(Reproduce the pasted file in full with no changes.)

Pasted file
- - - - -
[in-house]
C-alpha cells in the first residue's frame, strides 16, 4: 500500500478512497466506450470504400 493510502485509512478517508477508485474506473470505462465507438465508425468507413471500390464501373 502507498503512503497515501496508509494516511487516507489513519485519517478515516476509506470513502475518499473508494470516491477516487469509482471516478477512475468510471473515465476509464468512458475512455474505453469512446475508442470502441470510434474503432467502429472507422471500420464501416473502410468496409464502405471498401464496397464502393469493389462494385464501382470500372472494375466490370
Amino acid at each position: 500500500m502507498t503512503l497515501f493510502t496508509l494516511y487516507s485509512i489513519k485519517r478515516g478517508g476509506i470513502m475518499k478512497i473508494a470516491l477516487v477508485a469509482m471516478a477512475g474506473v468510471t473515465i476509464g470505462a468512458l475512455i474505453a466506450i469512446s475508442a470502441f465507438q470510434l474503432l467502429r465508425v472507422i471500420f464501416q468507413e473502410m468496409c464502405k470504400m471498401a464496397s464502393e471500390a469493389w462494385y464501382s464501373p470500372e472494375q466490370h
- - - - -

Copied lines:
[in-house]
C-alpha cells in the first residue's frame, strides 16, 4: 500500500478512497466506450470504400 493510502485509512478517508477508485474506473470505462465507438465508425468507413471500390464501373 502507498503512503497515501496508509494516511487516507489513519485519517478515516476509506470513502475518499473508494470516491477516487469509482471516478477512475468510471473515465476509464468512458475512455474505453469512446475508442470502441470510434474503432467502429472507422471500420464501416473502410468496409464502405471498401464496397464502393469493389462494385464501382470500372472494375466490370
Amino acid at each position: 500500500m502507498t503512503l497515501f493510502t496508509l494516511y487516507s485509512i489513519k485519517r478515516g478517508g476509506i470513502m475518499k478512497i473508494a470516491l477516487v477508485a469509482m471516478a477512475g474506473v468510471t473515465i476509464g470505462a468512458l475512455i474505453a466506450i469512446s475508442a470502441f465507438q470510434l474503432l467502429r465508425v472507422i471500420f464501416q468507413e473502410m468496409c464502405k470504400m471498401a464496397s464502393e471500390a469493389w462494385y464501382s464501373p470500372e472494375q466490370h